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MCN Columnists
Leonard Klady

By Leonard Klady Klady@moviecitynews.com

Weekend Report: January 23, 2011

Zonk Went the Strings of My Heart 

The debut of rom-com No Strings Attached led weekend box office sales with an estimated $20.3 million. It was the session’s only national debut in what proved to be a depressed marketplace.

Also new were several late year Oscar hopefuls. The endurance saga No Way Back struggled to a disappointing $1.3 million while there were encouraging results for the downsizing tale The Company Men of $720,000 at 106 venues. There were also good returns for Bollywood’s Dhobi Ghat of $410,000 from 79 screens. Canadian Oscar submission Incendies bow in the country’s English sector to a not very stellar $33,800 at 19 sites.

Box office revenues dipped 19% from the prior weekend and a more severe 27% from 2010. Last year Avatar remained firmly on top in its 38th day of release with $34.9 million with the opening of Legion trailing at $17.5 million.

Hardly the sort of thing to bolster Natalie Portman’s Oscar prospects, No Strings Attached was roundly dismissed by the nation’s critics and opened to dullish response. Exit polls skewed decidedly female and indifferent audience feedback suggests a steep second weekend drop. Last weekend freshmen The Green Hornet and The Dilemma both experienced hard hits in their sophomore sessions.

With Oscar’s finalists unveiling in two days it was good for the grosses of The King’s Speech, The Fighter and Black Swan. Box office was also first rate for True Grit which has to date been largely passed over by critics and industry honor rolls and pundits predict no variance from the Academy. But its $138 million domestic gross to date outpaces all the presumed contendors.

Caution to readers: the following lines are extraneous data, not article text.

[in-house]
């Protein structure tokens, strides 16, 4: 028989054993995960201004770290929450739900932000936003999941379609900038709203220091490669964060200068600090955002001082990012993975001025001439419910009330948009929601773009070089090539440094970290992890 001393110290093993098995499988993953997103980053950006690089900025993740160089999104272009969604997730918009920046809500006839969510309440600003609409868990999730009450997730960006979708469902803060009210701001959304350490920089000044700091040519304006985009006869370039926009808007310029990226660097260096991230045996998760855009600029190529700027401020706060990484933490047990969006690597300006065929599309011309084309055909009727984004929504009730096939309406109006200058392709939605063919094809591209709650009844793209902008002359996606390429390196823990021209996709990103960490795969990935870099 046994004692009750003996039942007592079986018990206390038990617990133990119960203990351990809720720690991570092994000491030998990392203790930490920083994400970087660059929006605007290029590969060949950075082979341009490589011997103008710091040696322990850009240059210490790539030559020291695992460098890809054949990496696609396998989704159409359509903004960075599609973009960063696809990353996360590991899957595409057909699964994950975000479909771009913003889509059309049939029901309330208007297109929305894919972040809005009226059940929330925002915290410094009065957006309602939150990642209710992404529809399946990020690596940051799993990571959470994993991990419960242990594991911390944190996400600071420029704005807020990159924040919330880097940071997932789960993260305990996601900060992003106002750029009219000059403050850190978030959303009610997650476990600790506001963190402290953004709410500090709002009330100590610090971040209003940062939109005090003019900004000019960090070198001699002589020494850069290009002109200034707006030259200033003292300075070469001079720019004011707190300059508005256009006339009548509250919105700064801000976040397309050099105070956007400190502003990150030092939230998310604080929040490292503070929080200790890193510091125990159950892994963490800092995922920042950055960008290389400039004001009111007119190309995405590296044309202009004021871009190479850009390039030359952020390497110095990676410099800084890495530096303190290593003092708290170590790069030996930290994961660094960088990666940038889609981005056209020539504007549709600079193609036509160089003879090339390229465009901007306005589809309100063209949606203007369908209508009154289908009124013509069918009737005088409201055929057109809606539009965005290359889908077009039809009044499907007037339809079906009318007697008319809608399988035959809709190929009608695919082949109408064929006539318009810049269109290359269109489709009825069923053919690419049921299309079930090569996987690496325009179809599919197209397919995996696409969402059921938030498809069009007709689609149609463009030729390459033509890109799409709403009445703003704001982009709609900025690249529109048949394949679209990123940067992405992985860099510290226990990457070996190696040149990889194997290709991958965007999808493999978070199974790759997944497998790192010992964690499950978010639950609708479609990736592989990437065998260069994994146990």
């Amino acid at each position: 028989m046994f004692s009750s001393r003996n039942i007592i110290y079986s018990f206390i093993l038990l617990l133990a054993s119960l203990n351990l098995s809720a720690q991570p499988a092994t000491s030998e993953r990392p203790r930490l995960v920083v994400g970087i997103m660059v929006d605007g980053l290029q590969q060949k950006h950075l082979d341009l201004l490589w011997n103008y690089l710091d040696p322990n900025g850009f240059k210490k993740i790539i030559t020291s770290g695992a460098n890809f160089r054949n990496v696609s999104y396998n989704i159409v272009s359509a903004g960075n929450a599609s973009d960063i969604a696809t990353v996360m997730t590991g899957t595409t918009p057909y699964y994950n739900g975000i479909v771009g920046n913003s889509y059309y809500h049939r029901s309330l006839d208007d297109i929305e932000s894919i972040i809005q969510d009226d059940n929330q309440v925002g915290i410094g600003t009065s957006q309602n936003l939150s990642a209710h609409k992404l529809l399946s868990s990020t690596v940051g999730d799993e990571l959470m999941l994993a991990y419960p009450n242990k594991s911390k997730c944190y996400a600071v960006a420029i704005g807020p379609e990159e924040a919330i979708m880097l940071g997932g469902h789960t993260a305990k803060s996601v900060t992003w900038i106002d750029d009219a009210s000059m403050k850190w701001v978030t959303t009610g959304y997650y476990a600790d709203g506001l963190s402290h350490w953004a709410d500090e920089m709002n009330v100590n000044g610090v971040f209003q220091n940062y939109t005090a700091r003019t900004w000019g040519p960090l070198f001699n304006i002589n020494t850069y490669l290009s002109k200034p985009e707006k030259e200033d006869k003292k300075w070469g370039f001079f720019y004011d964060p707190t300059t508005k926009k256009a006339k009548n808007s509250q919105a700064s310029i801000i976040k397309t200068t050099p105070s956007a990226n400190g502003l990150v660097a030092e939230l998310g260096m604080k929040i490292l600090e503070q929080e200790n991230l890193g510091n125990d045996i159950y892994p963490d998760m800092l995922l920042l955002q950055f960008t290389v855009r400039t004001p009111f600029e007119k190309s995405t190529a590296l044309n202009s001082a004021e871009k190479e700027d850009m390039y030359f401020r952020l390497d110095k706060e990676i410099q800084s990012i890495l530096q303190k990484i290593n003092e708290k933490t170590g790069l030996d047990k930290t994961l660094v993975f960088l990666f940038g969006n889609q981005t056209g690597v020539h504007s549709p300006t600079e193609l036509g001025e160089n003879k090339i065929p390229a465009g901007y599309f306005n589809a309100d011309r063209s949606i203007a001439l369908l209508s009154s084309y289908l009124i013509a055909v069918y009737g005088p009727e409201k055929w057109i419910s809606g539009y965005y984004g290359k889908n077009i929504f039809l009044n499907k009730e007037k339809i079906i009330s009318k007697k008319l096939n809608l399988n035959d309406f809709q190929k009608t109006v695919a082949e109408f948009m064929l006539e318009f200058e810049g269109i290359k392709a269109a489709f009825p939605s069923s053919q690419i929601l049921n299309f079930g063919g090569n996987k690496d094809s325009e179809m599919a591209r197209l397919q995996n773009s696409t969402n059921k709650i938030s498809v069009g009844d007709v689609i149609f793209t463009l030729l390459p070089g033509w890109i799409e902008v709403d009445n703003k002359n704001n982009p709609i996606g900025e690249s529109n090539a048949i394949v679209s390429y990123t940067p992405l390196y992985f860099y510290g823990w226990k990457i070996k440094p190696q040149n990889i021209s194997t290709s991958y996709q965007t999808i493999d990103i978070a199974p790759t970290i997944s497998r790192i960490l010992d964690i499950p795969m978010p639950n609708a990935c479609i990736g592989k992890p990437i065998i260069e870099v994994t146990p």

Though the Oscar folk won’t be altering its award schedule this year or next, one can expect the issue to crop up again in 2013. The awards continue to be anticlimactic and, worse, capricious with voting members prone to vote for the unexpected … they too worn down by a bone crushing consensus that augers for inevitability for its winner’s roster. The inarguable situation has to create a heightened sense of anxiety for all those associated with The Social Network and make the likes of Colin Firth and Christian Bale ponder whether they’ve worn out their current welcome and should refrain from perceived campaigning in the coming weekss

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Title Distributor Gross (average) % change * Theaters Cume
No Strings Attached Par 20.3 (6,730) NEW 3018 20.3
The Green Hornet Sony 18.2 (5,080) -46% 3584 63.6
Dilemma Uni 9.7 (3,290) -46% 2943 33.3
The King’s Speech Weinstein Co. 8.3 (4,960) -9% 1680 57.8
True Grit Par 7.8 (2,260) -29% 3464 138.5
Black Swan Fox Searchlight 6.1 (2,540) -27% 2407 83.5
The Fighter Par/Alliance 4.5 (1,960) -12% 2275 73
Little Fockers Uni 4.3 (1,460) -40% 2979 141.1
Yogi Bear WB 4.0 (1,580) -26% 2510 88.8
Tron: Legacy BV 3.8 (1,890) -33% 2018 163.4
Tangled BV 3.1 (1,690) -21% 1860 186.4
Season of the Witch Relativity 2.2 (960) -52% 2307 22.1
Country Strong Sony 2.1 (1,470) -42% 1441 16.9
Chronicles of Narnia: Dawn Treader Fox 1.3 (1,180) -42% 1135 100.6
The Way Back Newmarket 1.3 (1,950) NEW 678 1.3
Gulliver’s Travels Fox 1.2 (1,060) -45% 1100 40
Harry Potter & the Deathly Hollows, Part 1* WB .95 (1,310) -32% 725 291.4
Blue Valentine Weinstein Co. .93 (3,840) -33% 242 4.5